por Tiffany Nguyen
Tiffany is a fourth-year undergraduate at the University of Texas at Dallas, and she is studying public and nonprofit management. She misses Oaxaca, and she hopes she can return to see her many beloved friends in this beautiful city!
It was a Wednesday in mid-July. I sipped orange-flavored Del Valle and asked Angélica what she would miss the most about Oaxaca if she moved to the United States. She laughed. The food, she said. Tlayudas, more than anything, she said, because they are perfect; even with nothing more than a pinch of salt, a plain tlayuda is filling and delicious.
Angélica grew up in a house of five children. Due to her father’s disability, she and her siblings had to work to support their mother. When she was 12, Angélica moved to Mexico City to earn money for her family; however, apart from those six months, she has not traveled much. But Angélica knows there’s a whole world outside of Santo Domingo Tomaltepec, which she has yet to explore. Hay un mundo afuera. And oh, how she wants to explore!
How bad must Mexico be if everyone wants to leave, she wondered aloud. What does it say about Mexico if everyone who migrates north to the United States stays there once they arrive? Angélica isn’t interested in politics, but she knows Mexico does not fight for its people. In her eyes, one’s life is better in the United States in all respects: education, income, health. She asked me pointedly: What do people without loving homes do? They leave – she answered her own question. They search for a place that offers them the things their home lacked: apoyo, ayuda, cariño, support, care, affection. And just like a home that lacks kindness, protection, or support, a country without such things will only witness more and more people fleeing. People long to live where someone will fight for and care for them.
During my time studying in Oaxaca, I visited two albergues (migrant shelters). Most migrants in the shelters came from Honduras, Guetemala, El Salvador, and Nicaragua. And the stories we heard over and over were those of people on their fourth, fifth, sixth attempt to get to the United States.
Tomaltepec itself is not the most amenable to all its residents. For example, its governance system of usos y costumbres only recently allowed women to fulfill cargos. Angélica indicated that this really only happened in the past five years due to a mandate from the Oaxacan state government. Prior, women were permitted to vote by law but not in practice. They couldn’t even participate in the regular town halls. But with the efforts of a number of women in the town, las mujeres finally won the right to vote and participate in the asambleas. This change was polemic for the varones en contra, men against women voting. They even threatened the women taking up positions in the local government by leaving bags of dead cockroaches at the women’s front doors and sending them death threats via menacing telephone calls.
Angélica critiqued the society which claims machismo has been eliminated completely. No se erradica el machismo. Dicen que sí pero no, she argued. Machismo has not be eradicated; some say it has been, but that’s not the case.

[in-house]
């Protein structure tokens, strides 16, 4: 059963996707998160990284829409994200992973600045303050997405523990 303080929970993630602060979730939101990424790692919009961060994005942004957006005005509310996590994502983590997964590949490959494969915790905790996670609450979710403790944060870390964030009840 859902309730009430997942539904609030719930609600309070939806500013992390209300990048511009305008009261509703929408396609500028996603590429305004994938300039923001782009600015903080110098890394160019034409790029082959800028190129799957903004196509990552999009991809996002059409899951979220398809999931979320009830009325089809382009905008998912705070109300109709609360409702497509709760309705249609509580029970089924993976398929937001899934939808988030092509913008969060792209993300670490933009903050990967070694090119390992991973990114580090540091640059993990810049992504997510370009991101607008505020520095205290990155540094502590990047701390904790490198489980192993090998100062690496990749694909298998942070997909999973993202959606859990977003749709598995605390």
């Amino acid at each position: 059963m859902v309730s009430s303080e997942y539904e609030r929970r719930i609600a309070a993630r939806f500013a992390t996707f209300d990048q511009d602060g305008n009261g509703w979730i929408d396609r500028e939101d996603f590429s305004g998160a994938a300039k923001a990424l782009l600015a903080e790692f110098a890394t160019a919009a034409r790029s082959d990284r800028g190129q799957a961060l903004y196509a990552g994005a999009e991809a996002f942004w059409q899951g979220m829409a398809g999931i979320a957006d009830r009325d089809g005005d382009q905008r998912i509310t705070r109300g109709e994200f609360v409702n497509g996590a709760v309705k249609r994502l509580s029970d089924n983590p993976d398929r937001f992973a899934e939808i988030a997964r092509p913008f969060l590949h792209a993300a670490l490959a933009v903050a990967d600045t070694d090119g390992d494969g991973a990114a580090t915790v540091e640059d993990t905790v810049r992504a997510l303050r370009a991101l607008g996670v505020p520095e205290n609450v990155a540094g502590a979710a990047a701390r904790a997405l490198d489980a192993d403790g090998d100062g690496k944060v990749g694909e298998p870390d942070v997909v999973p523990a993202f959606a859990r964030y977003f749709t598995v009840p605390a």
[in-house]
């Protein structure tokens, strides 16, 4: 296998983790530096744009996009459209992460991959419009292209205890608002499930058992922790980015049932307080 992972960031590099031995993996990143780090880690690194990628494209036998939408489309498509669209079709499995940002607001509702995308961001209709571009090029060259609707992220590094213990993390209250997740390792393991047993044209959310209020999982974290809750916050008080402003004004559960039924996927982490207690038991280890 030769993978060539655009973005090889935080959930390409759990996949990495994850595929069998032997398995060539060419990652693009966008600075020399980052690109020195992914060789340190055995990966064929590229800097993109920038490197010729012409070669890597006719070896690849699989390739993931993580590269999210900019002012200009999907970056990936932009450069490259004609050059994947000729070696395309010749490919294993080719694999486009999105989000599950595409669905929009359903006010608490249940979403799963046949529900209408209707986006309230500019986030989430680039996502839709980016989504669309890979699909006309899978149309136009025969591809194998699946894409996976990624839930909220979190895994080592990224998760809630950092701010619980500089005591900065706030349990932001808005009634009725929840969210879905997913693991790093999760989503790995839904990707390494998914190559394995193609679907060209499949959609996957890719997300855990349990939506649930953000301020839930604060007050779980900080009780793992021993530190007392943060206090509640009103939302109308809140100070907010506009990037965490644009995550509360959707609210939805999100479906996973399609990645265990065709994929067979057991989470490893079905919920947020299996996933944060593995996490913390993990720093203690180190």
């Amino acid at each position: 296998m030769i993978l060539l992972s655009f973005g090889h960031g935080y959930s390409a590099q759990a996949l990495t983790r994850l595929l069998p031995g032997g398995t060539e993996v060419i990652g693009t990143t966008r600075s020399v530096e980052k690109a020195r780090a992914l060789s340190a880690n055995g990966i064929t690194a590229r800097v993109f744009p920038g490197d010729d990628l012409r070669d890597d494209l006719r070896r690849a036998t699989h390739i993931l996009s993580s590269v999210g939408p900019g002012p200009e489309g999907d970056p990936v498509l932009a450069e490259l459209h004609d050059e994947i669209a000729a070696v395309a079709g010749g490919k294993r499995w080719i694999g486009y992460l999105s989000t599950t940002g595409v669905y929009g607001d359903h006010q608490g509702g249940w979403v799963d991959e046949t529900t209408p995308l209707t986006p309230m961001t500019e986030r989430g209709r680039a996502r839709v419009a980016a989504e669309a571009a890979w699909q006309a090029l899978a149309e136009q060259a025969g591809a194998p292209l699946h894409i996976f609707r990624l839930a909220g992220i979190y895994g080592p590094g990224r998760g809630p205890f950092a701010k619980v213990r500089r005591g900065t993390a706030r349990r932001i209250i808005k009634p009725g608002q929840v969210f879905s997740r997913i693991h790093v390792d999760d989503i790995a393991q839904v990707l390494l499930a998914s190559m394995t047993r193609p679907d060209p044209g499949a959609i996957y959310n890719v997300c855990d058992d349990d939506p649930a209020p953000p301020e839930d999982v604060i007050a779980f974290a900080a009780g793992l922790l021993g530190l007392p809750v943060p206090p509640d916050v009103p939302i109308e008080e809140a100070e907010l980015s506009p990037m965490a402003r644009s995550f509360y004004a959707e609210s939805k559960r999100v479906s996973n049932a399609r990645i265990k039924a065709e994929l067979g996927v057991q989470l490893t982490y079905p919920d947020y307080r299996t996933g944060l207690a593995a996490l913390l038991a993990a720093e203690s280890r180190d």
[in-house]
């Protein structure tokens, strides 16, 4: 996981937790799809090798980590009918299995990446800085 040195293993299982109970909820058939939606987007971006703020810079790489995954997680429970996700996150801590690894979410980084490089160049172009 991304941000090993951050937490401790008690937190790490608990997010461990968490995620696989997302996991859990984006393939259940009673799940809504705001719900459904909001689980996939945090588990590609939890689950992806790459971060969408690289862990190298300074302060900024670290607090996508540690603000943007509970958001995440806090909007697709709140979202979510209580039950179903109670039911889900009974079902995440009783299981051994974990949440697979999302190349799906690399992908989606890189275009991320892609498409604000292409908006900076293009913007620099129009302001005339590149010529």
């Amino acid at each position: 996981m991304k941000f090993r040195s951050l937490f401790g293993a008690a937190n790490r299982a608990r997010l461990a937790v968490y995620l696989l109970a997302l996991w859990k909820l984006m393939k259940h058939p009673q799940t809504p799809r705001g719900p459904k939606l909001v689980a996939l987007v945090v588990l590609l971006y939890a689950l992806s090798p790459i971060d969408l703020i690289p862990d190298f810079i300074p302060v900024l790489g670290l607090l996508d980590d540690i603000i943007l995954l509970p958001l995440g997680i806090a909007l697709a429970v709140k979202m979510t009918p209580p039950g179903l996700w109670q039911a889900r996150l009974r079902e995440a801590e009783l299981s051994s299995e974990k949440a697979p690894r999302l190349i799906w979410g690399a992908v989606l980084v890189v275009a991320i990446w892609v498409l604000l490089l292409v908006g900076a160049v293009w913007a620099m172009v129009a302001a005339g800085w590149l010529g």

Another En Vía woman, Teresa, from Tomaltepec even fought during the movimiento for Tomaltepec women’s right to vote. Teresa recounted that previously, women who tried to vote faced the threats of men hurling vulgarities at them. “You aren’t good for anything but serving men,” varones in the town would shout at the women lined up to vote.
But it’s not only men who propagate machismo. Angélica’s grandmother believed that women shouldn’t go to school. According to her abuela, women need to get married and care for their children. And besides, their husbands would not permit them to work later on. But Angélica disagrees with such a mindset. She would rather see her daughter study, travel, and know the world, a world that Angélica firmly believes has many beautiful things to offer. There’s a whole world that Angélica herself would like to explore. Angélica wants her daughter to study and support herself – her wish is that Alexandra would not have to depend on anyone to survive.
While the government sponsored Angélica’s free education on costura and a political party’s campaign opened the door to her negocio de galletas, those concessions do not mitigate Angélica’s resignation about politics. All politicians lie, she says, and they don’t accomplish the goals they set during their campaigns. She sees ample corruption in the political system. The laws of Mexico are stuck and fixed, she told me. But Angélica continues to vote in spite of that so as not to waste her ballot. Still she wants to express her voice.
In spite of her critique of Mexico, Angélica sees herself remaining in Tomaltepec. She can’t see herself adjusting to life in the United States despite its benefits and advantages. She only wishes to visit and then return – return home to Tomaltepec where she has the love of her family and warm, hand-made tlayudas. And to a degree, I am thankful for the true blessing of having met her in the place she loves. I am thankful that in her modest home on Reforma in Tomaltepec, we had our final conversation. And I am thankful that in our final interview, she taught me about the love that I could find in the world despite my own hurt.
Tiffany has one more post in store about her cherished conversations with Angélica. Stay tuned for the final installation of the four–part saga, where Tiffany shares Angélica’s thoughts on love, family, and perseverance in life.